Jack Calhoun and his siblings donated the 310-acre Calhoun Family Forest to the Monadnock Conservancy. They wanted the tract to be managed as their parents had managed it -- as a sustainable timber resource, for public use, education and conservation.
Jack: This property is an aggregation of properties that my parents bought; and over the years, they managed it for sustainable timber, for wildlife, and for protection of water resources
Dana Trahan was uninsured when she started to lose her vision, but did not realize that this was the result of a brain tumor. SeaCare Health Services helped her get the care and treatment she needed – quickly.
Dana: I would be watching my son’s baseball games and I really felt as if I needed to keep blinking my eyes to get focused on him, so I thought it made sense to have my eyes checked. Knowing that I didn’t have the health insurance, it was important to me to figure out a way to make this an affordable experience, and that brought me to SeaCare.
At D-Acres in Dorchester staff and interns work on sustainable food production and education programs for the public. For Scott Codey, who arrived fresh from New York City, the work he does is about more than growing food.
Scott: Our role is as an educational institution where we essentially teach and learn about permaculture farming and community living. Permaculture stands for permanent agriculture, and the idea is to live with the land rather than live on the land. We really try to develop farming practices which mimic what’s going on in nature.
The Family Place provides a variety of services to help young families through a myriad of challenges. Jennifer Smith learned about the Family Place when her daughter was a newborn and in neo-natal intensive care.
Zebra Crossings provides opportunities for kids with chronic health conditions to expand their experiences and find greater independence.
Eight-year-old Haiden Hesse-Stromberg lives with asthma. She says, “It’s a chance for kids to do activities they don’t usually get to do and for kids to make new friends.”
Her mother, Heather, appreciates the safe atmosphere Zebra Crossings has created. She says, “It’s become a really essential part of our lives with Haiden. We have seen a dramatic transformation from a shy child to a child who is willing to put herself out there.
The New Hampshire Teen Institute is a non-profit organization that offers leadership and risk prevention training to teens, helping them understand and grow into their own strengths and potential. Susanna Keilig participated and volunteered in the Teen Institute’s “Leaders in Prevention” program and in the week-long summer program.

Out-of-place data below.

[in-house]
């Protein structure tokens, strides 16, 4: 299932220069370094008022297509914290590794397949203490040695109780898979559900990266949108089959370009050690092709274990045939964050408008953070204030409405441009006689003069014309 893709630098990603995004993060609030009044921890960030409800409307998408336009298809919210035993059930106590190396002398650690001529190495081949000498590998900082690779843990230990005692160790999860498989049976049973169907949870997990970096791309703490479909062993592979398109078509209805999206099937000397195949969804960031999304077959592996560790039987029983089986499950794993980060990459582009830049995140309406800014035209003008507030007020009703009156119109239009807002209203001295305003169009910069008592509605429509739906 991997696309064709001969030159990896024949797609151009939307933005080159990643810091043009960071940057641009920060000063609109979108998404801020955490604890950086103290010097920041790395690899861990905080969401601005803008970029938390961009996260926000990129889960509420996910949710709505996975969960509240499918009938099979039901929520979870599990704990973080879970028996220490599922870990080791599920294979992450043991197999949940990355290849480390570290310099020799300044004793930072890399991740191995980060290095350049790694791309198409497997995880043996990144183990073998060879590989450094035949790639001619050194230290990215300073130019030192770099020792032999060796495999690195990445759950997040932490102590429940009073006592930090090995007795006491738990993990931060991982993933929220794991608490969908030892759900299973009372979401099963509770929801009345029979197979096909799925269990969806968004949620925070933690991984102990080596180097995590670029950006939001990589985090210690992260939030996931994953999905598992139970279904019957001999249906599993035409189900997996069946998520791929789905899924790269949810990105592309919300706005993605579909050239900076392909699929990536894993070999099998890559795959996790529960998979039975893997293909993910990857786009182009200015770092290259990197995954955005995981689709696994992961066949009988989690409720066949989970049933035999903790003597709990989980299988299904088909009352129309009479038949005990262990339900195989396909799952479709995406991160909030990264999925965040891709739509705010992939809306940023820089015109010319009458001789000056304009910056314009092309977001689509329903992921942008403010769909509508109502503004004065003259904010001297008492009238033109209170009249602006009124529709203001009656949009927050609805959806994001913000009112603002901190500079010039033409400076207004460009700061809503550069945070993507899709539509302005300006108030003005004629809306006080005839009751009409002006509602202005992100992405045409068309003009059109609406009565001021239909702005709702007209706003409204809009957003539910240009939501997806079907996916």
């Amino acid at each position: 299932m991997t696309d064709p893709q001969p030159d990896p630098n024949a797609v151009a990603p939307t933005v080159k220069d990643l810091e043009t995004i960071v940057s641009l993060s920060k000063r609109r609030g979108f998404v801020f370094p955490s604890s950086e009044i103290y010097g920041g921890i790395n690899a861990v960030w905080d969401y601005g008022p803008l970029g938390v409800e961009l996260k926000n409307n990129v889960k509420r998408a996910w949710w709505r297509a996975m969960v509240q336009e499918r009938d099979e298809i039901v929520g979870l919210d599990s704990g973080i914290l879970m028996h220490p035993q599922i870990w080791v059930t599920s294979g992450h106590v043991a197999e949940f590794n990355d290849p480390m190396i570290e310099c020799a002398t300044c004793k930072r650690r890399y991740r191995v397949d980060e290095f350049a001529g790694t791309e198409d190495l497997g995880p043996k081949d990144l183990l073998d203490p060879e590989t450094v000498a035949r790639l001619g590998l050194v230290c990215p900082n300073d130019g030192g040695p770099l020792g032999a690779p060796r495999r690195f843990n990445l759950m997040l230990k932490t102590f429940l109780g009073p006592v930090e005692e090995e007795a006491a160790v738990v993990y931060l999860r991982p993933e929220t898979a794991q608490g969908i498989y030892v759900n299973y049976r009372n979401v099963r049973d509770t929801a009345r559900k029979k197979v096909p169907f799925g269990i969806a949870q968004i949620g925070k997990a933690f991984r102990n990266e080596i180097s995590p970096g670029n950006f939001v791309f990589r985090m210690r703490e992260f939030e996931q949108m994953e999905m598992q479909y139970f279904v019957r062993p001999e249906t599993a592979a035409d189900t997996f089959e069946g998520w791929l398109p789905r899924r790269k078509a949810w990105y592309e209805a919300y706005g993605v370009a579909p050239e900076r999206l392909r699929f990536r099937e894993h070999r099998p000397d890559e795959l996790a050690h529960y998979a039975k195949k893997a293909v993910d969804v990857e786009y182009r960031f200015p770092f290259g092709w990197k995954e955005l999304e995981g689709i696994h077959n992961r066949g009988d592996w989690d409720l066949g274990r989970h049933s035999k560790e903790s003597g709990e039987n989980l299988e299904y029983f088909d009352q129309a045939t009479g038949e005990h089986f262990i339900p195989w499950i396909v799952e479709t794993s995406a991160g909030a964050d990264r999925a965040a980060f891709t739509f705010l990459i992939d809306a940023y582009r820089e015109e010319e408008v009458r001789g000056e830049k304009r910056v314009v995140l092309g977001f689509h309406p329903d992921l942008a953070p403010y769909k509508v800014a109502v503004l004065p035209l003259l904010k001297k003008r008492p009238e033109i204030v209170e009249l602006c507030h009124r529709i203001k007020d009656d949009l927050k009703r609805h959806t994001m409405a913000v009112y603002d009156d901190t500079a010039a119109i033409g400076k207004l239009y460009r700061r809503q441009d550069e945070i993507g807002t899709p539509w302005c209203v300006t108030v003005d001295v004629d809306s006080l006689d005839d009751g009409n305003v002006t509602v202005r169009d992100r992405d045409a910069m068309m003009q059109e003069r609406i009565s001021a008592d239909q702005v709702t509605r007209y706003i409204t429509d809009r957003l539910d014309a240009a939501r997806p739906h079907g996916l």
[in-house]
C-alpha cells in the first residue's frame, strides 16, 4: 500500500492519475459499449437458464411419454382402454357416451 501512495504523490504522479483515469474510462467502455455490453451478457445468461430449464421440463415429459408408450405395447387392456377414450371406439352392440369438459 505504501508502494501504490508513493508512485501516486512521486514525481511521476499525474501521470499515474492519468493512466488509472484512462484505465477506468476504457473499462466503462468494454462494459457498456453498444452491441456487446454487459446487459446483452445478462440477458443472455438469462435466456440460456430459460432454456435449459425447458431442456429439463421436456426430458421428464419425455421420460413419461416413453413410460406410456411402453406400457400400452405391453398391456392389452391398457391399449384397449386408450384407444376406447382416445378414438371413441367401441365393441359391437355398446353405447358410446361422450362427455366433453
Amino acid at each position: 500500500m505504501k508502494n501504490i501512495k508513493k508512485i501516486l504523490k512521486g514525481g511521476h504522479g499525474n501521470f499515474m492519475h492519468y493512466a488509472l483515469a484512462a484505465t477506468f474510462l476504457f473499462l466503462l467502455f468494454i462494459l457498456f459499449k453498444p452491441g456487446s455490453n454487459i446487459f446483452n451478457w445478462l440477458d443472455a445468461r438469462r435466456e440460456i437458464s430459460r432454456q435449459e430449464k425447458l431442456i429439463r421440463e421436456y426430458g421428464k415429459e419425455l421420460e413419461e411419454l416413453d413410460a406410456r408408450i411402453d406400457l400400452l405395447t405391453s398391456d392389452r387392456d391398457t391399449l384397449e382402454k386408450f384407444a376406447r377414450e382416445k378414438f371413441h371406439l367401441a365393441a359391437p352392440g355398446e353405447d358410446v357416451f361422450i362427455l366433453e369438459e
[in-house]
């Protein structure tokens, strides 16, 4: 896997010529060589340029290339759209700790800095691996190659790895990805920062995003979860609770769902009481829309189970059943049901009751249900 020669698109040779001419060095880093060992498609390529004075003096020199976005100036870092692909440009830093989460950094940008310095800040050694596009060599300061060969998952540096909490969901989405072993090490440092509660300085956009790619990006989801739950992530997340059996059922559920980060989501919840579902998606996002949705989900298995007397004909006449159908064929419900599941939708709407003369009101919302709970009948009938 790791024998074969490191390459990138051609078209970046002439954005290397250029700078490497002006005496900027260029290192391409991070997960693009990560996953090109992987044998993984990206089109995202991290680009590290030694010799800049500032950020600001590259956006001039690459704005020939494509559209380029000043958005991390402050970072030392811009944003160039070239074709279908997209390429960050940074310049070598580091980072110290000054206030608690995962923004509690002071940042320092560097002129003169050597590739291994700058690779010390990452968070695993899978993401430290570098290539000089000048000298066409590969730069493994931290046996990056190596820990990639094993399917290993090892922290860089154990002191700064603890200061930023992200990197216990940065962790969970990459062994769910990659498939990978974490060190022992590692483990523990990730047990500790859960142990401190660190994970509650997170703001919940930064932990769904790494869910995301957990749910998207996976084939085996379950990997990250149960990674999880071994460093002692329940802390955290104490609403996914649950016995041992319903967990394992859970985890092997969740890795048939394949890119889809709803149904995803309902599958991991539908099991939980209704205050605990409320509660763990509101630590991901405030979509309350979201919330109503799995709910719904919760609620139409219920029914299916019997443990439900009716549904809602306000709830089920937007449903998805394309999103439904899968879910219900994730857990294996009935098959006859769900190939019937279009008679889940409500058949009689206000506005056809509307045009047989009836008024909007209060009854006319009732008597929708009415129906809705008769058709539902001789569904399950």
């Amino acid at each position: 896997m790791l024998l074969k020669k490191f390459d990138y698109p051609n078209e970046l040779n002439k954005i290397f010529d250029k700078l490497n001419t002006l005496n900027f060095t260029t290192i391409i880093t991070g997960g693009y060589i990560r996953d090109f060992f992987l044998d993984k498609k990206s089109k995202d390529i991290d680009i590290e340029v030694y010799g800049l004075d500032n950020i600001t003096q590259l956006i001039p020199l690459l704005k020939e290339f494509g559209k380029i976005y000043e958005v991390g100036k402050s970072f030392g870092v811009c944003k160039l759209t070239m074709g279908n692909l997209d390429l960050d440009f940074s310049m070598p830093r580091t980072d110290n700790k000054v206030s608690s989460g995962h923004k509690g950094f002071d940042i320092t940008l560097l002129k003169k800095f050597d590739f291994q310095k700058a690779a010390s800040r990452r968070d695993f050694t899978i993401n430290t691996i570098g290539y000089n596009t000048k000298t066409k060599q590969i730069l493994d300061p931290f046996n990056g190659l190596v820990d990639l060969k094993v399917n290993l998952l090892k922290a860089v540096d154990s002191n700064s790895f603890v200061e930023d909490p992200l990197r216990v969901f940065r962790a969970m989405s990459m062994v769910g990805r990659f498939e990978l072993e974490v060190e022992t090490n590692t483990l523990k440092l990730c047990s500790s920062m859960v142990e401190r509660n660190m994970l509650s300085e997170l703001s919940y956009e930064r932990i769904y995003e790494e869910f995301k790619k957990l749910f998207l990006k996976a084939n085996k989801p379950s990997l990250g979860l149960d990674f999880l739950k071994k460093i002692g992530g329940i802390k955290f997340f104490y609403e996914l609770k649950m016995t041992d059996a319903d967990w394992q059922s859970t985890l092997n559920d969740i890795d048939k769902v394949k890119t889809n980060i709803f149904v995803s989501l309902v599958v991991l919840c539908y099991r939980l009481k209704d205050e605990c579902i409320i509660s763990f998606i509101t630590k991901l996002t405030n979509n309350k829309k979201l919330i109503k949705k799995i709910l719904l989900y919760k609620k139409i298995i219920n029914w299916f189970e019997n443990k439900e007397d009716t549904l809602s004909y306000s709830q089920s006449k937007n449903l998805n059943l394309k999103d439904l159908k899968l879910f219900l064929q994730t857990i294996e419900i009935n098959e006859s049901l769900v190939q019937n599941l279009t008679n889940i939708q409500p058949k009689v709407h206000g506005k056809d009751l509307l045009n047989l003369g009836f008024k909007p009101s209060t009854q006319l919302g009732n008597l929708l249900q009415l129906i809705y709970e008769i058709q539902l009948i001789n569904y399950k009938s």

The Second Wind Foundation’s Upper Valley Turning Point Recovery Center supports people in recovery from addiction and addictive behavior. The center hosts AA meetings and helps match people with sponsors, provides care plans and helps with job searches. Its Willow Grove facility provides transitional housing. The organization helped Terry Gianelli get her life back on track.
The Rochester Opera House is a historic theater located in the Rochester city hall. It has been a center of community and community entertainment for more than a century. Now it is leased and operated as a non-profit, bringing a variety of shows and performance opportunities to the community. Shay Willard started acting there as a sixth grader; he is now a graduate student in film production and is directing a play at the opera house.
The Krempels center is dedicated to offering a variety of assistance and support to people who have suffered traumatic brain injuries. Sandra Fortant sustained traumatic brain injuries from a car accident in 2005, and she had to start life over again. A year later she discovered the Krempels Center.
The BRING IT Nursing Program, part of the New Hampshire Nursing Diversity Pipeline Project, encourages minority youth to consider careers in nursing. Sevda Islamova is a Turkish immigrant from Russia who joined the program.
Sevda: : In the program, I learned how to take blood pressure, CPR, first aid care, and most importantly, I learned that I need to believe in myself. If you don’t believe in yourself you won’t be able to achieve anything.
The Mount Kearsarge Indian Museum is dedicated to sharing Native American history and culture, past and present, with all who come through its doors. In addition to displaying its collection and maintaining a lending library, the museum holds Powwows and runs educational and special programs. Peter Newell is chief of the New Hampshire Intertribal Native American Council.
The Humane Society for Greater Nashua cares for more than 2,500 animals each year. And it provides some often overlooked services to people who need help caring for their pets. Pam Gustafson has adopted cats from the shelter, and volunteers there.
Seacoast Family Promise organizes a network of religious congregations to help homeless families. These congregations open their facilities on a rotating basis to provide overnight shelter and meals; at the organizations’s day center, staff help families with the support they need to get back on their feet. Karen and her son came to Seacoast Family Promise for help in 2009.
Anna: I was teaching maybe a skull lab the other day, and in the middle of the lab one of the little kids turns to his friend and says “This is a lot of fun isn’t it.”
The Montshire Museum of Science is a vibrant center for children -- and adults -- to make discoveries about science and the natural world. Anna Super was three years old when her parents first brought her to the museum. She’s 29 now, and still fascinated.